Cruise Holidays - Attheta Travel

I am proud to be certified by CLIA (Cruise Lines International Association) as an Elite Cruise Counselor. The Cruise Counselor Certification Program is CLIA's most comprehensive training which requires agents to successfully complete a number of compulsory training courses and exams, attend cruise conferences, and conduct ship inspections. Anita Thompson, Attheta Travel

Monday, February 29, 2016

Big Choices When You Cruise to Alaska

Cruises to Alaska are the third most popular domestic destination for U.S. travelers this year – just a smidge behind Orlando and Maui – according to Travel Leaders Group’s 2016 Travel Trends Survey. And, there’s a surprising variety of choices for cruising the state’s rugged coastline. Two big choices for you to make are the size of your ship and the route you will take.

Ship size has a lot to do with how you will experience Alaska, with smaller (1,000 passengers or less) and larger ships to choose from.

Small ships generally belong to premium or luxury cruise lines, so the passengers tend to be older than on larger ships, which more often cater to families. Smaller ships can visit smaller ports and can more easily maneuver toward shore for spontaneous wildlife viewing. Small ship cruise fares tend to be higher, but offer good value: for example, shore excursions and other extras are often included. Staterooms are very comfortable, although balconies may be in short supply. And, onboard entertainment and dining options, while top-quality, may be limited.

Large ships have the space to offer more onboard activities, so there will be lots to do both on and off the ship: a great thing for families with children and other groups sailing together. Staterooms are larger than on small ships, and more will offer balconies. Larger ships also offer exceptional value, with lower per-day costs than smaller ships; however, shore excursions are likely to be an extra expense.

In addition, you should consider which of two basic Alaska cruise routes to take: roundtrip or one-way?

Roundtrip cruises, usually departing from Seattle or Vancouver, typically sail up the Inside Passage and call on three or four ports, such as Juneau, Skagway, Ketchikan or Sitka. The scenery is spectacular, and the ports are unique and interesting.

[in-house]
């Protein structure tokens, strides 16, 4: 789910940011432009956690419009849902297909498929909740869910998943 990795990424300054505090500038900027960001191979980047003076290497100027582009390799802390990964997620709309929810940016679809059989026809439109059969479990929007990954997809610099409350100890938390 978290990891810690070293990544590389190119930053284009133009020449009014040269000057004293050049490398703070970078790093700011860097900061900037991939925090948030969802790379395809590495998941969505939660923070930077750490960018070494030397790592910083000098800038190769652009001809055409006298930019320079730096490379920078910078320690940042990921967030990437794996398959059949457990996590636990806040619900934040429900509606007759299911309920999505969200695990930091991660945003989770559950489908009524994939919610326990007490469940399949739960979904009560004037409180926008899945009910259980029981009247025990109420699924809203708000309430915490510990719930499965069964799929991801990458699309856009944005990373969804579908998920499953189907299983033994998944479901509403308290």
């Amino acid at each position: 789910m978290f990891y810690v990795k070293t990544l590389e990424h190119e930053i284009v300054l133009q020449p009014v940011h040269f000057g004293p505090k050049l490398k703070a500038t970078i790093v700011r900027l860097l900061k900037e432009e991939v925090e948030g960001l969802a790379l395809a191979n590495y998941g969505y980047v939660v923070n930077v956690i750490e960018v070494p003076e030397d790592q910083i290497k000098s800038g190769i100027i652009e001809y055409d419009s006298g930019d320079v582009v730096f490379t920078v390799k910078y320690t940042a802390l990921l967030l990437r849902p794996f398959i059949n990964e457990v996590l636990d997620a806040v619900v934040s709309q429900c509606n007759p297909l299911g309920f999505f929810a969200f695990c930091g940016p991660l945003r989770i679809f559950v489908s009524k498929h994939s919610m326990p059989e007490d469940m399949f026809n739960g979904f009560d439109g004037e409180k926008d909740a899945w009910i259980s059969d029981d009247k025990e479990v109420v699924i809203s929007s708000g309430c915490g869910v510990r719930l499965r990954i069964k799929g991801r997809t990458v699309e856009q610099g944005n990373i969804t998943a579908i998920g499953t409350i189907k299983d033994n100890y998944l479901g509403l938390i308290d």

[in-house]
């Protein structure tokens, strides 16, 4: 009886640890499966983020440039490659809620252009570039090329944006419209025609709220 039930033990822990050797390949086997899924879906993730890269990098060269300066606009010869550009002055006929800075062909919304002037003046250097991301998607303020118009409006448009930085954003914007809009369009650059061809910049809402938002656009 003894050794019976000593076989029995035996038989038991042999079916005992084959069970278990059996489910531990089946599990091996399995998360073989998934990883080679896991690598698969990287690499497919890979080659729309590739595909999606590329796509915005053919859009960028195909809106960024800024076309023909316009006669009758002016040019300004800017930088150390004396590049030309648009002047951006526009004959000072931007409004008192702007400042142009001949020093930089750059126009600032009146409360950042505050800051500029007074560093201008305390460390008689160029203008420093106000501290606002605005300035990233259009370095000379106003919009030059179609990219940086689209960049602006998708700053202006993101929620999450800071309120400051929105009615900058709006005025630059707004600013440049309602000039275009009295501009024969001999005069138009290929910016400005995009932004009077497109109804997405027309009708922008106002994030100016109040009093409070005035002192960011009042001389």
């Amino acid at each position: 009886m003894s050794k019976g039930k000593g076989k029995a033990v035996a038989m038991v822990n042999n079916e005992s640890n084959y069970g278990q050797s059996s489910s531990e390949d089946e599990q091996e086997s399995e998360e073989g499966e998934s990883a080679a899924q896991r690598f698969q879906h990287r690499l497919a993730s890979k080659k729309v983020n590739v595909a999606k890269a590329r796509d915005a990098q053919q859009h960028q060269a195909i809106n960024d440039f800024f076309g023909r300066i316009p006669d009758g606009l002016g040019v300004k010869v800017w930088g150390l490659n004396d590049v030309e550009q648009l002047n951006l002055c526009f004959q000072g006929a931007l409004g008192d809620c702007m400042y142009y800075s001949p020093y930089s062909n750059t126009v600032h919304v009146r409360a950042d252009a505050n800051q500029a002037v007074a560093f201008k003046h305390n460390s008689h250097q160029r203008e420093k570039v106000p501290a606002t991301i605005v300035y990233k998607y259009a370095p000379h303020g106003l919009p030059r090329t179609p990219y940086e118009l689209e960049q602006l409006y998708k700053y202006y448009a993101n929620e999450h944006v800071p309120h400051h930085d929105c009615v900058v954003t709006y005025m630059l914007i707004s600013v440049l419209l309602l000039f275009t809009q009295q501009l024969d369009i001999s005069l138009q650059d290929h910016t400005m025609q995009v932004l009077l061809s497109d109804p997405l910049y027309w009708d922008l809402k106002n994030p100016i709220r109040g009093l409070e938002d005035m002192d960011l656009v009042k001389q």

One-way cruises will take you through the Inside Passage and beyond. They cruise either southbound or northbound between Seattle or Vancouver and Whittier or Seward, the ports for Anchorage. These itineraries take you to the wonders of Hubbard Glacier, College Fjord and perhaps another port or two. You could also combine your cruise with a land tour from Anchorage.

There’s a lot more to know about cruising to Alaska; ask Anita, your Cruise Holidays personal cruise expert, to help you with these and other decisions for your ultimate Alaskan cruise adventure.

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Monday, February 22, 2016

What You Should Know About Norovirus

A cruise can be very good for your health, starting with stress relief as you take a break from your daily routine to relax and play. The last thing anyone wants is to end a cruise feeling less well than when they embarked. But, illness can spread onboard, with norovirus being the most notorious culprit. Be assured that cruise lines do all they can to guard against the spread of viruses on their ships; and, there are things you can do to protect yourself, too.
Understanding norovirus. Norovirus is a very common (only the common cold is more common). It can flourish and spread quickly wherever people gather in close proximity: schools, restaurants, hotels and many other places, including cruise ships. Norovirus is so often associated with cruise ships simply because health officials monitor illness on ships (unlike hotels and resorts), so outbreaks are quickly identified and reported.
Norovirus is often called the “stomach flu,” although it’s actually not related to the flu virus. It can cause nausea, vomiting, diarrhea, a low fever and headache. The symptoms usually last 24 to 48 hours.